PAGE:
• They need to realize that games can put images on the screen every bit as detailed as many movies, and that they involve their children through interaction.

      That is what a bunch of radio ads have been saying, at least locally. I was a little shocked to hear them, but I guess the older parent crowds are truely ignorant.

      Part of this problem stems from the fact that so many kids have their games & tv & computer in their bedroom.

      I had an interesting exchange about this over thanksgiving. The famil

    • "How many of the ones that weren't prevented included those parents that understood the ratings? Letting a teenager have an M-rated game can be as much a sign of understanding the rating and knowing the game is ok as not understanding/caring."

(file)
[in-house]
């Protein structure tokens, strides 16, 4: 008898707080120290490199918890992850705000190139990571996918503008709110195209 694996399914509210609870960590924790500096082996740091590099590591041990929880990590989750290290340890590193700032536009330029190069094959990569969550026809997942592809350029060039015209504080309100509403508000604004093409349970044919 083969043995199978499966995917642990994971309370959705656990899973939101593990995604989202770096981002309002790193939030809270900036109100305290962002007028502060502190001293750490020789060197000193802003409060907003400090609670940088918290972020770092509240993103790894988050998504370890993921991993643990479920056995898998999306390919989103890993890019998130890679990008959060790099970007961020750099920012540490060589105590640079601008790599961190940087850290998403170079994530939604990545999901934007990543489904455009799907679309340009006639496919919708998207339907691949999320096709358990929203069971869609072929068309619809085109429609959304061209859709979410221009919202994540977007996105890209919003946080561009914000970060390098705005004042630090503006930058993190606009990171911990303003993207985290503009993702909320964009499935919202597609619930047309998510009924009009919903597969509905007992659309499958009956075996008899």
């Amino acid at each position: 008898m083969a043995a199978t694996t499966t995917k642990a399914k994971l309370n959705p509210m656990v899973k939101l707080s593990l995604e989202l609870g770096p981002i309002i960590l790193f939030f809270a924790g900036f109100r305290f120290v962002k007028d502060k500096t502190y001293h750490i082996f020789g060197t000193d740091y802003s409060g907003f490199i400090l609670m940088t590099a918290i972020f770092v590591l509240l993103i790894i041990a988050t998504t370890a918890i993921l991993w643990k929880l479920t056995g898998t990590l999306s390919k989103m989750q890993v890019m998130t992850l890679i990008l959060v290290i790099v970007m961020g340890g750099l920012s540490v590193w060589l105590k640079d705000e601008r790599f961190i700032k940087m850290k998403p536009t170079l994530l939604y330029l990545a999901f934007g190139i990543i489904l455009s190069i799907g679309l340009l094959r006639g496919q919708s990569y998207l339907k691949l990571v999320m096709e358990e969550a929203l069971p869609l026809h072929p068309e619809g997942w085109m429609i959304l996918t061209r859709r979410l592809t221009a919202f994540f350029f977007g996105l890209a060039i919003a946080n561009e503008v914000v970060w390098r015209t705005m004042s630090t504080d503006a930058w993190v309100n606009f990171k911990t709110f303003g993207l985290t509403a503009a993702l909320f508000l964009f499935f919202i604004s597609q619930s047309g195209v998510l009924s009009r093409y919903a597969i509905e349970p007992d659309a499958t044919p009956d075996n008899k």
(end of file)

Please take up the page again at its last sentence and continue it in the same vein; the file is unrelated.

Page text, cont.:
I would ask for this to be modded up but it's already at +5.

      My mother doesn't actually care about the ratings. She instead looks at the content of the game and judges from there. For example, I bought Metal Gear Solid 2, but was not allowed to buy Tekken 3. This
  • by jpmoney (323533) on Monday December 08, 2003 @03:10PM (#7661843)
    At least the article ended with games to buy that WEREN'T of the type "Jonah and the Whale's Super Adventure" (aka games that no self-respecting kid except for Rodd and/or Todd would play).

    I like the fact that they recommended SSX3, Zelda TWW, etc as games that children are okay to play from a "violence causing" standpoint.

    It still doesn't excuse however the fact that the point of the entire article is that parents aren't doing their jobs. End of Story.

  • Well Duh.... (Score:4, Insightful)

    by Niobium-41 (601054) on Monday December 08, 2003 @03:20PM (#7661952)